A few days ago, I was sad to see that the Association Electronique Libre (AEL) website was down and only replaced by two measly <html> tags. For those who didn’t know it:
The Association Electronique Libre is a belgian association protecting the fundamental rights in the information society.
The Association Electronique Libre supports the freedoms of speech, press, and association on the Internet and any electronical mediums, the right to use encryption software for private communication, the right to write software unimpeded by private monopolies, the right to access and preserve public domain and free digital information.
(from an old copy of the AEL website)
Although it was based in Belgium, the information it contained as well as the actions that were supported exceeded the small Belgian borders. The wiki was a very useful and valuable source of documents, links and comments about freedom in the electronic media. “Fortunately” we still have a 2007 version of the website on archive.org and some messages from the mailing-list were kepts on the mail-archive and open subscriber (and I will preciously keep my archives!).
Following a small exchange of e-mails with one of the main guy behind AEL, the machine hosting the AEL is simply dead (the fact the machine was dying was announced a long time ago, no one apparently reacted). I guess (or rather hope) that the data is still available on the hard disk(s).
Now what? Beside the fact we are all getting “older” with other priorities in life, how come we don’t feel more concerned about our freedom in the cyberspace? Internet liberties are still in danger , the Electronic Frontier Foundation website has more and more issues, a paper-media publishing house is printing comics to “educate teenage youth about an array of issues ranging from privacy, free software, security and the impact of politics on personal freedom as it relates to the use of technology”, … Are we too lazy to try to understand what’s behind Facebook, LinkedIn, Orkut, Ning and other “social networking websites“? Maybe the technological gap between these polished websites and what indivuals can do “in their garage” radically increased since the advent of so-called Web2.0, inhibiting our will to actively participate in it , to make it ours? Did most of us “surrender” in front of the razzle-dazzle aspects of new communication media?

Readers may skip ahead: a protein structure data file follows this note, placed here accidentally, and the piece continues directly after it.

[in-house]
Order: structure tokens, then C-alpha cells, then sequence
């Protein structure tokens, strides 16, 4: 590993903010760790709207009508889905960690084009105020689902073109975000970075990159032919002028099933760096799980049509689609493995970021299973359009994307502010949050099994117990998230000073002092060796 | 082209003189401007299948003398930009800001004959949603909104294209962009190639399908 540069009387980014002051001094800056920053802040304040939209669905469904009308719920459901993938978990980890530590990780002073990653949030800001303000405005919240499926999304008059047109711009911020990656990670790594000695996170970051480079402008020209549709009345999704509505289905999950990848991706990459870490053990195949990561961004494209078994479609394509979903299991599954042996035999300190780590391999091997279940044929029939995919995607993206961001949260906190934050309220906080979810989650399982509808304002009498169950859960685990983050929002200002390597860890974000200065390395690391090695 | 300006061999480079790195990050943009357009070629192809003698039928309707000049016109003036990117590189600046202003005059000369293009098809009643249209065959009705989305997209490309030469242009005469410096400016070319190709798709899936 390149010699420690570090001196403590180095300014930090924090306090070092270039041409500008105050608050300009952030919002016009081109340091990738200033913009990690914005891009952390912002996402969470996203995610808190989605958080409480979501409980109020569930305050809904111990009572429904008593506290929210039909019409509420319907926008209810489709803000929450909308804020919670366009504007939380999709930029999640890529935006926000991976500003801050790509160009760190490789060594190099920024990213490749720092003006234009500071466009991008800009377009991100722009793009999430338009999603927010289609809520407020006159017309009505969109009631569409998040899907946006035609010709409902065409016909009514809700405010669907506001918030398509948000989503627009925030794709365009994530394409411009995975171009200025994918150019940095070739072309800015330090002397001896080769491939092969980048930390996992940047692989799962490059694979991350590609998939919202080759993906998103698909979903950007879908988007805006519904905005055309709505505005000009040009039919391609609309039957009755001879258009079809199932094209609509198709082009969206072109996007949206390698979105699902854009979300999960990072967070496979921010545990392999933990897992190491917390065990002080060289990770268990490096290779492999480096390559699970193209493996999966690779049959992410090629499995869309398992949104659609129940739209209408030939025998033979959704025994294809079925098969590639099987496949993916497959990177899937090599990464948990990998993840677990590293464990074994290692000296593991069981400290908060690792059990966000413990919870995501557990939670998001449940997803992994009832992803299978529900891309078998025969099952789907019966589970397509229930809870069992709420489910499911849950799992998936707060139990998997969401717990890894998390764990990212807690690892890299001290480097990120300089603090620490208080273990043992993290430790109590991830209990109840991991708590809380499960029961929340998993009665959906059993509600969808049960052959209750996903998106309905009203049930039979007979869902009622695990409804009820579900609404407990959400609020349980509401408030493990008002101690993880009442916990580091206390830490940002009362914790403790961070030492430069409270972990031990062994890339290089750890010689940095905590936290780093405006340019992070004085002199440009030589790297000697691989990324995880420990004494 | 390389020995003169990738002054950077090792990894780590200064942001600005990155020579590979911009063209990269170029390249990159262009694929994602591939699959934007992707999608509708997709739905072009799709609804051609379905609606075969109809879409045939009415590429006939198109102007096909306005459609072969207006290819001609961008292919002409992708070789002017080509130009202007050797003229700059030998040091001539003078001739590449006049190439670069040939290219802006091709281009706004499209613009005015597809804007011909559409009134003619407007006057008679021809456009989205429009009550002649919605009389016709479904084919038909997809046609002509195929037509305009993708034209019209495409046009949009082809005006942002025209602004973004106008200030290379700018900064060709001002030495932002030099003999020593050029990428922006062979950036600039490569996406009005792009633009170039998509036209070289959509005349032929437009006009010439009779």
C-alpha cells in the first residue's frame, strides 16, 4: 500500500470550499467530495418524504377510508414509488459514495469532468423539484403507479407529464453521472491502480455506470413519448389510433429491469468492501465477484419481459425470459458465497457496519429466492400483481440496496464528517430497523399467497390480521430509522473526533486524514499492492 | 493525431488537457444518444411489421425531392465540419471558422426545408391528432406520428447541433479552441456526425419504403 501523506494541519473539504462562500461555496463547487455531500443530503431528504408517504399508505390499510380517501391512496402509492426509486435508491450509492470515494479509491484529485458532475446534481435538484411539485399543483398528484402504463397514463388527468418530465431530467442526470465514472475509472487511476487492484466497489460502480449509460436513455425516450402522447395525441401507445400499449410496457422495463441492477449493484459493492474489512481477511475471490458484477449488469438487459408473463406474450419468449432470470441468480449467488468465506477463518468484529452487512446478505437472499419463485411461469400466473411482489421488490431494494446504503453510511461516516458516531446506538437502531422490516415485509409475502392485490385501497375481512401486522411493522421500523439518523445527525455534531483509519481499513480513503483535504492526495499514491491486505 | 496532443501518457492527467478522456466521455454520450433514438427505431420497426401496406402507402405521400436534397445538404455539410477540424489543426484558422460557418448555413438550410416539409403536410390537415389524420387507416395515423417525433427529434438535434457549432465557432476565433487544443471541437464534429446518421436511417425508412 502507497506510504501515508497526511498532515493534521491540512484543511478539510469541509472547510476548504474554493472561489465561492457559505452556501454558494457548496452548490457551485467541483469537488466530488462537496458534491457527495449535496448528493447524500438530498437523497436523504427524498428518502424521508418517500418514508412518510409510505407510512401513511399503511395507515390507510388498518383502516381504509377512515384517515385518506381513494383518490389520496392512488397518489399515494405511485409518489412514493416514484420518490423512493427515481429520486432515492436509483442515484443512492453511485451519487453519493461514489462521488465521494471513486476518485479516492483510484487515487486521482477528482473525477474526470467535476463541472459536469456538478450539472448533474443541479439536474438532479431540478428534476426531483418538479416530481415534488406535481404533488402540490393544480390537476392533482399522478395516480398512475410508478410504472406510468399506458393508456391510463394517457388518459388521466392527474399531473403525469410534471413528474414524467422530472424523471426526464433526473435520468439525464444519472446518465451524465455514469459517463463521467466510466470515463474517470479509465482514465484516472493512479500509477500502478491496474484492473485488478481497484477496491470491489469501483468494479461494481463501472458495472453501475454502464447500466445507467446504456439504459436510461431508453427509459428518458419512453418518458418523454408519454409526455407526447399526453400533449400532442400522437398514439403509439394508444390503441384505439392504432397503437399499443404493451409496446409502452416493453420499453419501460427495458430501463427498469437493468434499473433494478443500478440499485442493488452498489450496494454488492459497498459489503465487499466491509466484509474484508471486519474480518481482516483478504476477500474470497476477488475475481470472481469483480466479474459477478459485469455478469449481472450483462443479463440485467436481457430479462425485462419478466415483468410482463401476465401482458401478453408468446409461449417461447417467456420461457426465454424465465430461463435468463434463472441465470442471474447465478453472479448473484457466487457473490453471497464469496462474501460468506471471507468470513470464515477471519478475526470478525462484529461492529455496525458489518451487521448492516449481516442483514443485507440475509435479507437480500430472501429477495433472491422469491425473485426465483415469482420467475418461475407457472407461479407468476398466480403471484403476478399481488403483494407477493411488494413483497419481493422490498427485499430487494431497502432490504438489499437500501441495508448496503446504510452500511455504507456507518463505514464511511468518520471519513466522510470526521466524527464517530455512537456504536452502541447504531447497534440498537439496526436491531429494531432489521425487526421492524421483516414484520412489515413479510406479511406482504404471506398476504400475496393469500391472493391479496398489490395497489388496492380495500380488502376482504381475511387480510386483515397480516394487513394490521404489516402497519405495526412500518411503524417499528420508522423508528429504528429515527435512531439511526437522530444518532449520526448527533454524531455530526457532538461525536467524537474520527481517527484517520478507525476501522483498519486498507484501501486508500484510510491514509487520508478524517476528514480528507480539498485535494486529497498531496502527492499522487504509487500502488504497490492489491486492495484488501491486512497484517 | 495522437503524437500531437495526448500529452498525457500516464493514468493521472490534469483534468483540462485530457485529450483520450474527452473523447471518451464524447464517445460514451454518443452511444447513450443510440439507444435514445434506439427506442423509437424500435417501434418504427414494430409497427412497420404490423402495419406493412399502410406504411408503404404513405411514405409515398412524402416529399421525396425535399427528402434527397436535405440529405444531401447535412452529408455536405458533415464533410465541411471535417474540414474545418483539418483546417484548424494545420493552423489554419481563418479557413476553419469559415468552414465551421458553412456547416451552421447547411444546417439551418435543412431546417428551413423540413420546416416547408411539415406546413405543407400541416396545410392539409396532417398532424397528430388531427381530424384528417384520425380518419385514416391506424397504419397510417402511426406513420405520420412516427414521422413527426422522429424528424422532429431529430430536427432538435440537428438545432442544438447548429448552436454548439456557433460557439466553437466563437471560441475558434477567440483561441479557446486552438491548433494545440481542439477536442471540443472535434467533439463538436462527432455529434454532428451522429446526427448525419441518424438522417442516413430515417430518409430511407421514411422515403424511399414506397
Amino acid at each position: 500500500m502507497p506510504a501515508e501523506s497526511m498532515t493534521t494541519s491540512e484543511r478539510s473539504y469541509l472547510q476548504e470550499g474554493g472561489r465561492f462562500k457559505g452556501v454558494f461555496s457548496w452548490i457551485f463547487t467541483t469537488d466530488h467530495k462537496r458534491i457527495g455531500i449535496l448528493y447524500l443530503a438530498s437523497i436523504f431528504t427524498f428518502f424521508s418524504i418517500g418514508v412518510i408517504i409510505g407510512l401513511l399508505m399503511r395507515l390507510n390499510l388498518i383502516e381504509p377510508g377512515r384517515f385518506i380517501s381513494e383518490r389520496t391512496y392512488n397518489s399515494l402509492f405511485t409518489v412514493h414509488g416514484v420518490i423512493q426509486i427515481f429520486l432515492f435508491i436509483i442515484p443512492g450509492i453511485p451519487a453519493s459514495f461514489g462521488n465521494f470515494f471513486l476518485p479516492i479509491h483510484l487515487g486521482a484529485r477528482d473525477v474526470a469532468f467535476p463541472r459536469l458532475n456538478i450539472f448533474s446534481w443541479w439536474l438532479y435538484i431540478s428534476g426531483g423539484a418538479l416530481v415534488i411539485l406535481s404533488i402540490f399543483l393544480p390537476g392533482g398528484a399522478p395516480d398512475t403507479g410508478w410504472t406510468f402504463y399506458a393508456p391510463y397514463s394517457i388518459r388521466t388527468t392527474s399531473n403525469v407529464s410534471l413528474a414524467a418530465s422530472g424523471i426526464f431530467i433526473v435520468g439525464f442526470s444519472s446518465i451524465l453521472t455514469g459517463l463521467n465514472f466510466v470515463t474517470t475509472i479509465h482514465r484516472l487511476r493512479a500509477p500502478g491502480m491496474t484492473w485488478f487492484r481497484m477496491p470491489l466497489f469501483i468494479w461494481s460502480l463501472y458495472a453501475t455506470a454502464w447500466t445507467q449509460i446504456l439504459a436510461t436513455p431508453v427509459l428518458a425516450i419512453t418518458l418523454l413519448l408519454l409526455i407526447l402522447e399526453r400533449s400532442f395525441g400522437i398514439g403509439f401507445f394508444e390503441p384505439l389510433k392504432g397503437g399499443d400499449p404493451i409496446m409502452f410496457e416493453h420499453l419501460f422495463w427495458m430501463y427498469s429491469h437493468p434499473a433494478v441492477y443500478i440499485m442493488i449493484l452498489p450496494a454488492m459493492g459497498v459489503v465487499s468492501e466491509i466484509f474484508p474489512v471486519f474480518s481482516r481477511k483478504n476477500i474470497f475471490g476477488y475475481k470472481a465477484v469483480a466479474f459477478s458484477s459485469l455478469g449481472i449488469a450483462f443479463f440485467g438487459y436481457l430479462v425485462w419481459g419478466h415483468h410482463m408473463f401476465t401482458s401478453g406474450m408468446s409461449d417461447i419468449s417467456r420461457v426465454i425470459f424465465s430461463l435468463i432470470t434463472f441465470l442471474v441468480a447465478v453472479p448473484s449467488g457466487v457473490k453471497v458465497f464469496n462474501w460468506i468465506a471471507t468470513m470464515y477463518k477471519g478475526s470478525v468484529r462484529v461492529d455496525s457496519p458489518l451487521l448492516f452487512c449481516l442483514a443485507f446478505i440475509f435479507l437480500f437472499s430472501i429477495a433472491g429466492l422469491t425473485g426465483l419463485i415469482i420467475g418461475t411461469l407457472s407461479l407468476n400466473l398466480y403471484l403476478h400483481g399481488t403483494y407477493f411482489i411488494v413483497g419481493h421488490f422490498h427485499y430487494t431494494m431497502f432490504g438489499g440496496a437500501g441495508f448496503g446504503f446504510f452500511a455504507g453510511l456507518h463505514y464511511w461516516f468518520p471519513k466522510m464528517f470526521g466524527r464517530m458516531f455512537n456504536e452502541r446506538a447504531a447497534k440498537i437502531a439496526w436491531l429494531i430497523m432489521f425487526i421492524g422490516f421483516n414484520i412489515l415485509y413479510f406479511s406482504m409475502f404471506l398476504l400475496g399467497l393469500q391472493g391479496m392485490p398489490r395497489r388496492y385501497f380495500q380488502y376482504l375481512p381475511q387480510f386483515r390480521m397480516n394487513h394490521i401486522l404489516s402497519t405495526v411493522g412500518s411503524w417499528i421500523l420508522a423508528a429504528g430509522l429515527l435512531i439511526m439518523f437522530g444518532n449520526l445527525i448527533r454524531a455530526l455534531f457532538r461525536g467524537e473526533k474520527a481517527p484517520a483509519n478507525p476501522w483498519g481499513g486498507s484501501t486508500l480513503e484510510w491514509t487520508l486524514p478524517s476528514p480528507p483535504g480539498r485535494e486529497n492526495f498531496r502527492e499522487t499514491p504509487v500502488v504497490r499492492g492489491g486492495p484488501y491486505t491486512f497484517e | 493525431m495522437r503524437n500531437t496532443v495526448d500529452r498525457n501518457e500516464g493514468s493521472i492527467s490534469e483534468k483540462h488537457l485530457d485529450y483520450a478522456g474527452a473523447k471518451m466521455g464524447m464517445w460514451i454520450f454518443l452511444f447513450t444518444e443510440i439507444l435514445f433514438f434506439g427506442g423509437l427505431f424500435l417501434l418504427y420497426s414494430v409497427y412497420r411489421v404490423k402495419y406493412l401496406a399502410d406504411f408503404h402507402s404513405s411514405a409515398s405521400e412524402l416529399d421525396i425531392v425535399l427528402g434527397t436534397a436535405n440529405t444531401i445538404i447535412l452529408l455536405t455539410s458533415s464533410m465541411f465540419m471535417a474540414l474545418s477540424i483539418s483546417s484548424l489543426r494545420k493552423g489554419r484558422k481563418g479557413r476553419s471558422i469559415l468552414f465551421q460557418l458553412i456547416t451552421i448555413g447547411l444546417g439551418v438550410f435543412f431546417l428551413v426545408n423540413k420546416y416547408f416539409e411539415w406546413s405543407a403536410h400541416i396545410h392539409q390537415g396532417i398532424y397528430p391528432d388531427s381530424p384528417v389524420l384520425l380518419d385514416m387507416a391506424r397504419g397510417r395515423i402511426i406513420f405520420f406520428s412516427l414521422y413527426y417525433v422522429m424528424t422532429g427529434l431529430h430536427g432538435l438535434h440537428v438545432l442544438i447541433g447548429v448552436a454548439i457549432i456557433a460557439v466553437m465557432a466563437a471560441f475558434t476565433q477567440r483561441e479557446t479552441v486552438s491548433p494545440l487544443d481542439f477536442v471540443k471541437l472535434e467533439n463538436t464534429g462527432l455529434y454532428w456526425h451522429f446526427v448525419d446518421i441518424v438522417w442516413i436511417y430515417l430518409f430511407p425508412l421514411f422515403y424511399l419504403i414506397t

The idea behind this post title (AEL – New Generation?) is simply that something should be done to bring back to life a central, hopefully community-driven website to gather information about our freedom in cyberspace …
 Ironically, in this post, this reference is written by the main person behind the AEL
 About the “creativity” of people in Web2.0 applications, we could read with interest this article from C. Jonckheere and F. Schreuer (unfortunately in French only)